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New FDA Investigation Tool Seeks To Warn The Public Of Food Poisoning Outbreaks Earlier

Federal health officials have developed new tools designed to help identify food poisoning outbreaks earlier, and notify the public sooner so consumers can take precautionary measures, such as avoiding potentially contaminated foods before a recall is announced.

The FDA issued a press release this week to announce the development of a new outbreak investigation tool, which the agency claims will allow it to warn the public about potential outbreaks in their early stages, meaning consumers could be taking action to avoid getting sick before a recall is even officially announced.

According to the statement, the FDA’s investigation team, the Coordinated Outbreak Response and Evaluation (CORE) Network, has begun publishing weekly updates to its new investigation table, which will be available on the agency’s website for consumer view.

The investigation table is a record of the status of ongoing investigations into potential food contamination or food poisoning problems. It includes information such as the stage of investigation, possible sources of contamination, type of pathogen, and whether a recall has been issued in relation to all ongoing foodborne illness investigations launched by the FDA.

The public will be able to access the table, and find information on potential food poisoning outbreaks or other food safety issues, before the FDA issues an official public warning or recall.

The FDA hopes that publishing the investigation table will help spread information to the public faster, and allow consumers access to almost real-time investigation updates to help protect consumers from exposure to potentially contaminated food and enable retailers and consumers to take appropriate actions.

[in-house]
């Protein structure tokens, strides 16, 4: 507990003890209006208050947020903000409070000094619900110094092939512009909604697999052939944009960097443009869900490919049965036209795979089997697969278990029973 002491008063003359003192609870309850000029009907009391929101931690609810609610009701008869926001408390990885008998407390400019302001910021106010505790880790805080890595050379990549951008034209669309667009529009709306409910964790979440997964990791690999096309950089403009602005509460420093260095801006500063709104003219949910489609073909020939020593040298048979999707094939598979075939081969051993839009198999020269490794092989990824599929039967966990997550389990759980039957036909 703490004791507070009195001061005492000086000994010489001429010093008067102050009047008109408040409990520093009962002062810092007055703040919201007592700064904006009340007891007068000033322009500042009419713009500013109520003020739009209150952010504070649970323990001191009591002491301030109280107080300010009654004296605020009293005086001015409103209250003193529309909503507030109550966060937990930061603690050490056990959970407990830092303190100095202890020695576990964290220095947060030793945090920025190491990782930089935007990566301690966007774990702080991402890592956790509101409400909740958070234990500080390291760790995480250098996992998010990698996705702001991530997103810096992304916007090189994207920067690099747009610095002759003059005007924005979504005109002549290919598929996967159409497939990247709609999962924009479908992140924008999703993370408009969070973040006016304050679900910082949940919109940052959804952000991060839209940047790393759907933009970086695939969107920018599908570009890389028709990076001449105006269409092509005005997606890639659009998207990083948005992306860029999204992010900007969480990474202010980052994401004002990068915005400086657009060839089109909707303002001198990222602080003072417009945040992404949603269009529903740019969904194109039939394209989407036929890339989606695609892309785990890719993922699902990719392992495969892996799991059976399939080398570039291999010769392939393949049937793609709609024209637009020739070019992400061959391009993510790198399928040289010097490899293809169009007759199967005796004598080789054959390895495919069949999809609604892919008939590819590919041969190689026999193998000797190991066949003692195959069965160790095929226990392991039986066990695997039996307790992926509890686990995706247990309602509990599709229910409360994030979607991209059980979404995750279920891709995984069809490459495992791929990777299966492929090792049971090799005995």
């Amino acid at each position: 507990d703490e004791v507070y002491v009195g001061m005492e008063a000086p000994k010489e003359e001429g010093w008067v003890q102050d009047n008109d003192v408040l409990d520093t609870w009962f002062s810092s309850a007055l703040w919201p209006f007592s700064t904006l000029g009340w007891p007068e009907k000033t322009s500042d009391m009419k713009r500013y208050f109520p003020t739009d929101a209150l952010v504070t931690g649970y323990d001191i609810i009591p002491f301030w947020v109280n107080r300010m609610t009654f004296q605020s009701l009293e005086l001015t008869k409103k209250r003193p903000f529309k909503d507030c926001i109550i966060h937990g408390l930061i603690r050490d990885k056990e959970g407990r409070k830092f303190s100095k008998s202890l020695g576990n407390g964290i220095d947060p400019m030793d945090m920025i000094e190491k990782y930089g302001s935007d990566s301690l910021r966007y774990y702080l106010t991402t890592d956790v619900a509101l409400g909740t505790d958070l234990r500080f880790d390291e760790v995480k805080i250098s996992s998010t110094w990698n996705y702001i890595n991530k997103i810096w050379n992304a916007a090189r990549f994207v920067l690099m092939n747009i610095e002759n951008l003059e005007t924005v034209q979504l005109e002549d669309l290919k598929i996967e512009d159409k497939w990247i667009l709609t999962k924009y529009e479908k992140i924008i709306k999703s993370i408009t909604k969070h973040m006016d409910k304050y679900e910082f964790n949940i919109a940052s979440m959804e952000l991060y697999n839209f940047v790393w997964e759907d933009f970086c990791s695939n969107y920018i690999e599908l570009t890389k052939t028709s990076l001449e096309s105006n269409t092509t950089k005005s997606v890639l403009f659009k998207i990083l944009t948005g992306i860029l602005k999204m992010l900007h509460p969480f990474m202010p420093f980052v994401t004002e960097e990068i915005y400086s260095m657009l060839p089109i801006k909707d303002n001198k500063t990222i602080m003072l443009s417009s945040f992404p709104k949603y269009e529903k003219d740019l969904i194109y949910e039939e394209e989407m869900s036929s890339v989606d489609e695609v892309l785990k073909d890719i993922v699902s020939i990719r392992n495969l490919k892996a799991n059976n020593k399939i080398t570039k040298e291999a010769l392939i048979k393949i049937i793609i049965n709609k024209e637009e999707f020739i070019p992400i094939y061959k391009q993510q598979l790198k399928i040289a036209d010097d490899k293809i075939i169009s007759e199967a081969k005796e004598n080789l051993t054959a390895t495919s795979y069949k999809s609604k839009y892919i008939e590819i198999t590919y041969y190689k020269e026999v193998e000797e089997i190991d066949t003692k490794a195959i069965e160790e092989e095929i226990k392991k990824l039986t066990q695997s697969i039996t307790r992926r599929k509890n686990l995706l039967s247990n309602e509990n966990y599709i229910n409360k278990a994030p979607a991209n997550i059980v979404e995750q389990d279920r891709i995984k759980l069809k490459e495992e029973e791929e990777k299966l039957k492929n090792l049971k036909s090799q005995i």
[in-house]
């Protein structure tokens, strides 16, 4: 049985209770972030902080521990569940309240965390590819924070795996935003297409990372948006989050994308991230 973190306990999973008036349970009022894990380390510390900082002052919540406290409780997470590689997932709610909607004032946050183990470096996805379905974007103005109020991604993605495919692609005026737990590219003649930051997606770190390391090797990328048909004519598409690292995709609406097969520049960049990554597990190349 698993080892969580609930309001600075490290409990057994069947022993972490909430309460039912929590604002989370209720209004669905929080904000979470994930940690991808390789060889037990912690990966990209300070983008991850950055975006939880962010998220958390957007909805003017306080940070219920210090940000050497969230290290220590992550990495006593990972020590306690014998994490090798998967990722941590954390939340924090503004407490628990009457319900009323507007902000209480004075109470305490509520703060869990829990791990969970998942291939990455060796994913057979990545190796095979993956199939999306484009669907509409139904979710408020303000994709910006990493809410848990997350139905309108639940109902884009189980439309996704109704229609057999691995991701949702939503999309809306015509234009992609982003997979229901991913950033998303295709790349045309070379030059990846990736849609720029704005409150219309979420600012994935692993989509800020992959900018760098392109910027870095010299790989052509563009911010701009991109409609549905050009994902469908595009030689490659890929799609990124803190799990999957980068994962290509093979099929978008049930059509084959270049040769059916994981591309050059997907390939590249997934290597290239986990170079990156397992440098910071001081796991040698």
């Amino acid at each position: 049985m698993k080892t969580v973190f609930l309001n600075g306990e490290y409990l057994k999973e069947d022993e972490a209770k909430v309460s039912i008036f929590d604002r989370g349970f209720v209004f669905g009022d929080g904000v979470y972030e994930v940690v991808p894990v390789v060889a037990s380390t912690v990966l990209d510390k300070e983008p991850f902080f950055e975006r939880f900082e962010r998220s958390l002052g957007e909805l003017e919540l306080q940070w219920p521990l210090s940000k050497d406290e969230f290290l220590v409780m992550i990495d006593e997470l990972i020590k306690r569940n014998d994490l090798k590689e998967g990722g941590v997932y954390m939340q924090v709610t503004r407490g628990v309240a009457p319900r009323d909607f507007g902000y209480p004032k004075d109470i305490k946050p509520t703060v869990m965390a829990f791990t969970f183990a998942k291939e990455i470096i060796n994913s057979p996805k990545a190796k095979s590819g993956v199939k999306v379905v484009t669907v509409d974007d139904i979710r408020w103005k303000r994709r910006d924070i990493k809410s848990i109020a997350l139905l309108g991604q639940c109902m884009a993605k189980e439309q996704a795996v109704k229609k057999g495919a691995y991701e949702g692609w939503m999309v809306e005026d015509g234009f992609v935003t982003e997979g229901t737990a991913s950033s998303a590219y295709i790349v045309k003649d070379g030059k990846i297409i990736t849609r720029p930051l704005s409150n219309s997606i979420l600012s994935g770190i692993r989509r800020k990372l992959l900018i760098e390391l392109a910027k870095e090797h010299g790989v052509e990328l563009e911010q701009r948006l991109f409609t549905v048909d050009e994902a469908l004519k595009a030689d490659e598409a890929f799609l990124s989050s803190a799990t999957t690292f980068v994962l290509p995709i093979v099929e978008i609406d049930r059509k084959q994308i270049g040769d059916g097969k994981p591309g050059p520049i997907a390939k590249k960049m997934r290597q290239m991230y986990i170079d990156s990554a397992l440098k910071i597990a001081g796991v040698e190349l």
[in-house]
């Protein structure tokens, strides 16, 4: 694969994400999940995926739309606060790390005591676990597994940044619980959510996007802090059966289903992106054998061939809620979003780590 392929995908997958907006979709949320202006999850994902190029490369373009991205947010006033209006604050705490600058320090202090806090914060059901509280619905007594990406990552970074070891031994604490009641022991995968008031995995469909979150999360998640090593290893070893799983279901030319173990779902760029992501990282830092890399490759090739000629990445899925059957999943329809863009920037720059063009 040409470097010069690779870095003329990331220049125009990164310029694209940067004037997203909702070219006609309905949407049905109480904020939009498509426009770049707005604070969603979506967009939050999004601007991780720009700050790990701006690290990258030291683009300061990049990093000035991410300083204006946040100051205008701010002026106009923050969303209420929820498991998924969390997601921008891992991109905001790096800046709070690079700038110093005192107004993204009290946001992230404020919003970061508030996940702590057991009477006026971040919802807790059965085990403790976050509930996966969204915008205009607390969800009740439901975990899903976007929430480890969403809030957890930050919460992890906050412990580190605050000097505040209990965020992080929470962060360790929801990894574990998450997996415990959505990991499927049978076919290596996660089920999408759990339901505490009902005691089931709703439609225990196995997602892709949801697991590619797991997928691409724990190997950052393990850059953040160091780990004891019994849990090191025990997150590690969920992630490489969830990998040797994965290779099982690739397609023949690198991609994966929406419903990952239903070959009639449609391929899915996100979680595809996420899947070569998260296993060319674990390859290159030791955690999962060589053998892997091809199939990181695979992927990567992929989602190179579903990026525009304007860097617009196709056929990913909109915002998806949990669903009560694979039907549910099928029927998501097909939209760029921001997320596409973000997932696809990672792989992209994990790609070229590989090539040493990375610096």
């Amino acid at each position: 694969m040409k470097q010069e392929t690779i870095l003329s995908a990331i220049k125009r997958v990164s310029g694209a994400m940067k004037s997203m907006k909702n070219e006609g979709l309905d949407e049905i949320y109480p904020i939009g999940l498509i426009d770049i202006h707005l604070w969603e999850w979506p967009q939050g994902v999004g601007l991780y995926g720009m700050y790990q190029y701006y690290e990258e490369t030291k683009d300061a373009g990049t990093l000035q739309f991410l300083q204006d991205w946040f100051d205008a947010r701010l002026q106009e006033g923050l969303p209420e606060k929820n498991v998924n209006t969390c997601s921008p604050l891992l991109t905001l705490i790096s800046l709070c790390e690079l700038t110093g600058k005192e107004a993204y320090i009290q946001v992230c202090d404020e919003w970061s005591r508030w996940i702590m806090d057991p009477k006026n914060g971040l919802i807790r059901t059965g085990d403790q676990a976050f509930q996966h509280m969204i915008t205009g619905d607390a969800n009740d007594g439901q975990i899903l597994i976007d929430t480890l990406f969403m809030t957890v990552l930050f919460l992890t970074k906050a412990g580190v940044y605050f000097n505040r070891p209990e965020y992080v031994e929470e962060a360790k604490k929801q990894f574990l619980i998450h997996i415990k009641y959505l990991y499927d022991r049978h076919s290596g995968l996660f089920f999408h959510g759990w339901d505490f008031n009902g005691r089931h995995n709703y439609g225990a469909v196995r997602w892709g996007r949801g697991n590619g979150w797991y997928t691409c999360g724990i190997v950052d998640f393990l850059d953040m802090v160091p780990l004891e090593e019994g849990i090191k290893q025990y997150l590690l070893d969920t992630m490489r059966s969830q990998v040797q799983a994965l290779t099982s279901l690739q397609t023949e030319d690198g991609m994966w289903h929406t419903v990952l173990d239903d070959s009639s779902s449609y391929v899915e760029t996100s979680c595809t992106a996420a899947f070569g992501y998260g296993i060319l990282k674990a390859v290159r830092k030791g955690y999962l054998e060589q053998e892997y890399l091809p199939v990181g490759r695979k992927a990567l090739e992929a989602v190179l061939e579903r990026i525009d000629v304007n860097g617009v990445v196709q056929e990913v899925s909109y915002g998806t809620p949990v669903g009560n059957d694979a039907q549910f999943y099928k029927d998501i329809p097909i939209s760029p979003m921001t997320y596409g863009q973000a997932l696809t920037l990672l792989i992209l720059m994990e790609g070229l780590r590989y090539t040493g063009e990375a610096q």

The agency issues more than 500 food recalls every year, on average, which cause an estimated 48 million illnesses and 3,000 deaths annually in the U.S.

With more than 80,000 food manufacturing plants in the United States, only about one-tenth are inspected annually due to lack of available resources at the FDA. As a result, the agency tends to focus on high-risk manufacturers while the majority go without inspection each year.

The agency has proposed several new technologies and tracing methodologies over the last several years to enhance traceability, respond more rapidly to outbreaks, address new business models, reduce contamination of food, and foster the development of stronger food safety cultures.

Earlier this year, the FDA announced a new food safety blueprint for several branches of the food industry, with the first being tracing technologies allowing companies and investigators to follow food from farm to the consumer’s table to provide greater supply chain visibility.

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